Wednesday, 15 February 2012

As modernization of the nation’s electric grid moves forward, consumers and businesses are experiencing fewer outages, faster power restoration when outages do occur, more efficient operations, and cost savings. Here are some of the latest examples of how Smart Grid Investment Grants from the Energy Department are helping the electric grid to better serve the American people.

Oklahoma Gas & Electric Company (OG&E) faces intense challenges from severe weather and an annual growth in electricity load of about 2 percent. Last month, it revealed preliminary results of its two-year demand response study showing a 48 percent reduction in electricity demand from customers with “smart” thermostats during peak periods. (Based on a notice received through the customer’s smart meter, the thermostat automatically reduces load by increasing the set temperature of the customer’s air conditioner so that it comes on less frequently during a peak period.) “These results clearly demonstrate that smart technology, coupled with dynamic pricing, enables customers to reduce their maximum peak energy use, which will help delay our need for building incremental generation until at least 2020,” said Ken Grant, managing director of customer solutions at OG&E. The company now plans to expand its Smart Hours program to an additional 40,000 residential and business customers. OG&E’s Smart Hours program helps consumers better manage their energy use by sending them advanced notice via phone, text or email about the next day’s peak price.
Idaho Power Company (IPC) is improving customer service, saving energy, and reducing operating costs with a comprehensive smart grid deployment that includes installing nearly 500,000 smart meters in customers’ homes and businesses across western and southern Idaho and eastern Oregon. Before the installation, IPC collected 6 million meter reads per year. IPC now collects 13 million meter reads per day. Besides now having more timely, accurate customer usage data, IPC has been able to eliminate 80 service vehicles and saved on fuel and maintenance costs because employees are no longer driving 1.6 million miles per year to read meters. IPC’s customers will see additional benefits as IPC also develops a modeling and forecasting tool for integrating renewables into the transmission system, and implements irrigation load control for agricultural customers.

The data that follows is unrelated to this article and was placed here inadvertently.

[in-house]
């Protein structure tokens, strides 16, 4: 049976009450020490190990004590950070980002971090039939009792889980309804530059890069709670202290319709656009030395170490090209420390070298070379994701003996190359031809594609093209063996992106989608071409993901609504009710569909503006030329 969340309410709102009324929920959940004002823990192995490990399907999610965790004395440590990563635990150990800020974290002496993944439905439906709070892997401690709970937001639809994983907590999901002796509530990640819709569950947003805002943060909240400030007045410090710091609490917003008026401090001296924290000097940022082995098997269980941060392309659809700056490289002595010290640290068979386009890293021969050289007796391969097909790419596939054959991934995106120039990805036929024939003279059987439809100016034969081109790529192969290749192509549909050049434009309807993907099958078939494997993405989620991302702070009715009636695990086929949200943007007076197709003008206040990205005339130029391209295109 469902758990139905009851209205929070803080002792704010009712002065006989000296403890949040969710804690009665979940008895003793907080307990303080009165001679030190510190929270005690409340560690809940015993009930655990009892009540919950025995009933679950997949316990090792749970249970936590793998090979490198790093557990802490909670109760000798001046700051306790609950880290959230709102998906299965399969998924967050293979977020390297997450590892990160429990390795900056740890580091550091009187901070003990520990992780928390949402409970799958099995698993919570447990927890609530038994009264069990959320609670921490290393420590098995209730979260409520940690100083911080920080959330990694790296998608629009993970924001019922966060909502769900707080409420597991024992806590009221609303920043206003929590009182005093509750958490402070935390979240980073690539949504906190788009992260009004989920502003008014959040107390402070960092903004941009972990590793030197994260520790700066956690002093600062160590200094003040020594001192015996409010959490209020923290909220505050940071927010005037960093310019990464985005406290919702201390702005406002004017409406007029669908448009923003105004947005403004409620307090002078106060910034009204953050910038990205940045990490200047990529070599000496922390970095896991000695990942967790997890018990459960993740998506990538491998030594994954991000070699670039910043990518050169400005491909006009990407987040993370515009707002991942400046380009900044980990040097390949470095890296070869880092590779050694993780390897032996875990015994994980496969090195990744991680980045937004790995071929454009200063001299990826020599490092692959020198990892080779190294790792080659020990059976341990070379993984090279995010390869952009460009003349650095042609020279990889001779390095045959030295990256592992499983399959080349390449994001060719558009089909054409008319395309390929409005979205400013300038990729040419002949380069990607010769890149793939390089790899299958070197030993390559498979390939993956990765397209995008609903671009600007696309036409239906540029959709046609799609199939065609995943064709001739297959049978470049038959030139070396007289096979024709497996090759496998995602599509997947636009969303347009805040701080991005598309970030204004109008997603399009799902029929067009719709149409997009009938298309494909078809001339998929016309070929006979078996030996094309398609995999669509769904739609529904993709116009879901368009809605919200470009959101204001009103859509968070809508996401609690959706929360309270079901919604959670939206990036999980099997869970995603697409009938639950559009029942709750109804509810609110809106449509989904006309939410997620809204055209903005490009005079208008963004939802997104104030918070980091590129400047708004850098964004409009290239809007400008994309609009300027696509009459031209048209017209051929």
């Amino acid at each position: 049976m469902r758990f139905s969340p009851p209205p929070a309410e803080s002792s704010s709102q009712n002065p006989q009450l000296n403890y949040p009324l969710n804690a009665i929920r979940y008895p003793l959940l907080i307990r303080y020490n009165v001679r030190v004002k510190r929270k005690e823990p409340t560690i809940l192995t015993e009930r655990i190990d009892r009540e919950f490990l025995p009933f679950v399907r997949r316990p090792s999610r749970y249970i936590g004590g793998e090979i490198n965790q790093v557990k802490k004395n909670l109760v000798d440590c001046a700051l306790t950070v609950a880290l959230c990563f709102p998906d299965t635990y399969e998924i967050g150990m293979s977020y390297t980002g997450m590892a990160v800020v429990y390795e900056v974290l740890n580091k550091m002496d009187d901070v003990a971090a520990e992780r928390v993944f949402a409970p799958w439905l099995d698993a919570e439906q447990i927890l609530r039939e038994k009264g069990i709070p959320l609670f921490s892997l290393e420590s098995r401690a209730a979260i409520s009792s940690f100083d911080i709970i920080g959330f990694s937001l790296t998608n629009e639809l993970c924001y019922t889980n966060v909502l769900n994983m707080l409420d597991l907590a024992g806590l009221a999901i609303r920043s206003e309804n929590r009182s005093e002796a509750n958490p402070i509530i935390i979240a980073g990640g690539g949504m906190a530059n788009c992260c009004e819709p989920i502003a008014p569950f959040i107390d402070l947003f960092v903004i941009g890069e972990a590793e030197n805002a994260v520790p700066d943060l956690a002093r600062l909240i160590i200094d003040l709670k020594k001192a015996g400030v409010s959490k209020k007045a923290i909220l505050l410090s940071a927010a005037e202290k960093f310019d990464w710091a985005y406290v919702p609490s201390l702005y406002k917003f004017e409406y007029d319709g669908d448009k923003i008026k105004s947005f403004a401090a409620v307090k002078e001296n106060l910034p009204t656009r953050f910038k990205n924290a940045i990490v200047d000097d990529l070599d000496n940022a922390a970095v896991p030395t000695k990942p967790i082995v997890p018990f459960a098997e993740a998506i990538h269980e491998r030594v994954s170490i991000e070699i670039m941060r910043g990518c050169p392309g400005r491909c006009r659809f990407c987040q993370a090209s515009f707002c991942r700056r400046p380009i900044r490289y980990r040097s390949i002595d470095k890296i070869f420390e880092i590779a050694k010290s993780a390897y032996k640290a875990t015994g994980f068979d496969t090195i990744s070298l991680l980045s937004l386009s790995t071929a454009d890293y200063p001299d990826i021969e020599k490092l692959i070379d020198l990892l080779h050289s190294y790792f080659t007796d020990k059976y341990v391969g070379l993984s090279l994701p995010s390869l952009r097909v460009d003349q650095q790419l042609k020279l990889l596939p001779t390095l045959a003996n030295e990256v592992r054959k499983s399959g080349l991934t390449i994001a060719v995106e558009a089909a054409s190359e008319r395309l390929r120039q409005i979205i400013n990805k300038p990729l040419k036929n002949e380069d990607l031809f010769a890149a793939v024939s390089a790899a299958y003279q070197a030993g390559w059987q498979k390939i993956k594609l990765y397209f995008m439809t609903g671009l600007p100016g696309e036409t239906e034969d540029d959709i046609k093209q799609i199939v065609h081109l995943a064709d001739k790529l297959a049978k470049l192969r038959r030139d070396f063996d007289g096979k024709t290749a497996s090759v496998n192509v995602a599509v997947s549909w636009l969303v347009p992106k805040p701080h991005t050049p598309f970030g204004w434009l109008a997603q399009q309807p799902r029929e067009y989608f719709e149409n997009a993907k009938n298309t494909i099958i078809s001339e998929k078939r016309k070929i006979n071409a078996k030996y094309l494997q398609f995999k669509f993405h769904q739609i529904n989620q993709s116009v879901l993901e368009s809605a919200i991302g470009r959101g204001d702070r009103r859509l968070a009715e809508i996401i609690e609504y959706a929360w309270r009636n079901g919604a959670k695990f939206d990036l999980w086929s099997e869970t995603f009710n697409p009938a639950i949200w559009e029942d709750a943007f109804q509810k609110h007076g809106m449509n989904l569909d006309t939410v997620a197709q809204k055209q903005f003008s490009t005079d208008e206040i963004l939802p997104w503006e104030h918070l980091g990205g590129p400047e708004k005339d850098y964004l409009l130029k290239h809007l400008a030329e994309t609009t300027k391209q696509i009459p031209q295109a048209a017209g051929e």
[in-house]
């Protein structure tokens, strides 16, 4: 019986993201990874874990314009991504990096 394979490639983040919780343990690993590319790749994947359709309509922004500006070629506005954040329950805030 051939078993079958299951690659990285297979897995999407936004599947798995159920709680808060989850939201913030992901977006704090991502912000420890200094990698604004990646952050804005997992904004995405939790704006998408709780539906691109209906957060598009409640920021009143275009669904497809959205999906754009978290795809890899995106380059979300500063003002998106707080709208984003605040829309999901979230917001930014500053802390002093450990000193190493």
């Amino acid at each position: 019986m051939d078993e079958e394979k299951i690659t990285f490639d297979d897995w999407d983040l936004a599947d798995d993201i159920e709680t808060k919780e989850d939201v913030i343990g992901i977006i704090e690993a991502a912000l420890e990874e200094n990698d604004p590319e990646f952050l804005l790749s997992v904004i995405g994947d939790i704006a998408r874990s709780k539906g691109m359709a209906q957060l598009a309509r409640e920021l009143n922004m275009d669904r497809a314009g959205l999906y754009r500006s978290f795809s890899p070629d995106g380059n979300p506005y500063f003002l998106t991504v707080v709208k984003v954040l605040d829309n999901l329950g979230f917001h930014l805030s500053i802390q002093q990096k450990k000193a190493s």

In Tennessee, the Electric Power Board (EPB) of Chattanooga believes that it is on track to save local businesses and homeowners an estimated $40 million a year by reducing the duration of power outages. Studies from Berkeley Labs, the Electric Power Research Institute (EPRI) and others indicate that the impact of power outages on an area the size of Chattanooga can total more than $100 million per year. Chattanooga aims to cut that amount by 40 percent. Last September, following a storm that knocked out power to 59,000 homes and businesses, EPB determined that its smart grid technologies had prevented an additional 25,000 customers from either losing power completely (16,000 out of the 25,000 customers) or seeing any significant impact (9,000 customers experienced only a momentary interruption in power). Earlier in the year, EPB was able to restore power more quickly in the aftermath of the April 2011 storm that devastated the area. Companies new to the area have been citing the reliable electricity as a major factor in choosing Chattanooga as their destination for doing business. Smart grid technologies help reduce power outages by remotely detecting customer outages, isolating damaged sections of power lines and restoring power to customers more quickly. 
  Since June, the number of smart meters installed at homes and businesses has doubled to 10 million meters nationwide. The goal is to install an additional 5.5 million by 2015.
As the grid continues getting smarter, we must continue to ensure that it is protected against cyber attacks and develop resilient systems that can survive a cyber event with no loss of critical functions. For the SGIG program, all grant recipients were required to conduct a risk assessment and develop and implement cyber security plans to mitigate the risks. All 99 cyber security plans approved by the Energy Department addressed the Department’s requirements. 
 For years, the Energy Department has worked closely with private industry, federal partners, including the Department of Homeland Security, and other stakeholders on a number of cyber security fronts. The most recent example of this work – the cyber security maturity model initiative which will develop a tool that helps electric utilities assess their own cyber strengths and weaknesses and prioritize investments – is moving forward quickly. We will continue capitalizing on that momentum in the coming months.

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